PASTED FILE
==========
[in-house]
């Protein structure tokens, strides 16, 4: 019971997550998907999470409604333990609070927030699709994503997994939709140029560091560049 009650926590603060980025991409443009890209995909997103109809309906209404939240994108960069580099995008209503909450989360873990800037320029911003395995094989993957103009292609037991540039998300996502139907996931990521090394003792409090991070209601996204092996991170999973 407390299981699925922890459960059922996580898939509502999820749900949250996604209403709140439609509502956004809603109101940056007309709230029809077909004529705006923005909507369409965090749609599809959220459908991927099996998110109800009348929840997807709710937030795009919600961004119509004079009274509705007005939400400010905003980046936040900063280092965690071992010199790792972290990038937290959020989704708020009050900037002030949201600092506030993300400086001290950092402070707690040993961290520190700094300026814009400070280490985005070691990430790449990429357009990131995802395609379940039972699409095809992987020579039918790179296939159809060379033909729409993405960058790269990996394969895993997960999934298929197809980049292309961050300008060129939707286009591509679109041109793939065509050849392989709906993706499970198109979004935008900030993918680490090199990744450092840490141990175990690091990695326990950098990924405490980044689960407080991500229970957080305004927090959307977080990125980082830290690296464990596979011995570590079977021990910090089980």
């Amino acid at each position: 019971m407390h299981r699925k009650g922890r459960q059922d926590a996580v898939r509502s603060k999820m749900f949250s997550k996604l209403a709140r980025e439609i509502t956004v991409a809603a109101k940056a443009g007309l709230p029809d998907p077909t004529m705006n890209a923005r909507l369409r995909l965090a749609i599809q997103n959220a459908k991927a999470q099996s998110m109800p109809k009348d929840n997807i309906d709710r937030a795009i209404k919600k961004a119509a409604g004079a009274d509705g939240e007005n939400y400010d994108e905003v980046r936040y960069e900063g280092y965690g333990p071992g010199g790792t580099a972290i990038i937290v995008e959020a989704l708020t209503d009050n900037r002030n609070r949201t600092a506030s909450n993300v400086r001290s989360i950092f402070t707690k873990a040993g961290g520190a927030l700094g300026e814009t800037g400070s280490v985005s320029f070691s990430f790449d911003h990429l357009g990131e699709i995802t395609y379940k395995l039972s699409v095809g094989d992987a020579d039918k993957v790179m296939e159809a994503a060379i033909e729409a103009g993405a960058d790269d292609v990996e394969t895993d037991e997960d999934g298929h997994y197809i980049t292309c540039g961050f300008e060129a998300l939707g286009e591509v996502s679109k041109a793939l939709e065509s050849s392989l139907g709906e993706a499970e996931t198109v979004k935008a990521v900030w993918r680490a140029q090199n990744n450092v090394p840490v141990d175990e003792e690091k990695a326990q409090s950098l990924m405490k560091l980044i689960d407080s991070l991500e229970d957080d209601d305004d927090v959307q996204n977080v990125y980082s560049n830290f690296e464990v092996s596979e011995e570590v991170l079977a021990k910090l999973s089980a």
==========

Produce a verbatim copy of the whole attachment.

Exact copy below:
[in-house]
């Protein structure tokens, strides 16, 4: 019971997550998907999470409604333990609070927030699709994503997994939709140029560091560049 009650926590603060980025991409443009890209995909997103109809309906209404939240994108960069580099995008209503909450989360873990800037320029911003395995094989993957103009292609037991540039998300996502139907996931990521090394003792409090991070209601996204092996991170999973 407390299981699925922890459960059922996580898939509502999820749900949250996604209403709140439609509502956004809603109101940056007309709230029809077909004529705006923005909507369409965090749609599809959220459908991927099996998110109800009348929840997807709710937030795009919600961004119509004079009274509705007005939400400010905003980046936040900063280092965690071992010199790792972290990038937290959020989704708020009050900037002030949201600092506030993300400086001290950092402070707690040993961290520190700094300026814009400070280490985005070691990430790449990429357009990131995802395609379940039972699409095809992987020579039918790179296939159809060379033909729409993405960058790269990996394969895993997960999934298929197809980049292309961050300008060129939707286009591509679109041109793939065509050849392989709906993706499970198109979004935008900030993918680490090199990744450092840490141990175990690091990695326990950098990924405490980044689960407080991500229970957080305004927090959307977080990125980082830290690296464990596979011995570590079977021990910090089980």
């Amino acid at each position: 019971m407390h299981r699925k009650g922890r459960q059922d926590a996580v898939r509502s603060k999820m749900f949250s997550k996604l209403a709140r980025e439609i509502t956004v991409a809603a109101k940056a443009g007309l709230p029809d998907p077909t004529m705006n890209a923005r909507l369409r995909l965090a749609i599809q997103n959220a459908k991927a999470q099996s998110m109800p109809k009348d929840n997807i309906d709710r937030a795009i209404k919600k961004a119509a409604g004079a009274d509705g939240e007005n939400y400010d994108e905003v980046r936040y960069e900063g280092y965690g333990p071992g010199g790792t580099a972290i990038i937290v995008e959020a989704l708020t209503d009050n900037r002030n609070r949201t600092a506030s909450n993300v400086r001290s989360i950092f402070t707690k873990a040993g961290g520190a927030l700094g300026e814009t800037g400070s280490v985005s320029f070691s990430f790449d911003h990429l357009g990131e699709i995802t395609y379940k395995l039972s699409v095809g094989d992987a020579d039918k993957v790179m296939e159809a994503a060379i033909e729409a103009g993405a960058d790269d292609v990996e394969t895993d037991e997960d999934g298929h997994y197809i980049t292309c540039g961050f300008e060129a998300l939707g286009e591509v996502s679109k041109a793939l939709e065509s050849s392989l139907g709906e993706a499970e996931t198109v979004k935008a990521v900030w993918r680490a140029q090199n990744n450092v090394p840490v141990d175990e003792e690091k990695a326990q409090s950098l990924m405490k560091l980044i689960d407080s991070l991500e229970d957080d209601d305004d927090v959307q996204n977080v990125y980082s560049n830290f690296e464990v092996s596979e011995e570590v991170l079977a021990k910090l999973s089980a």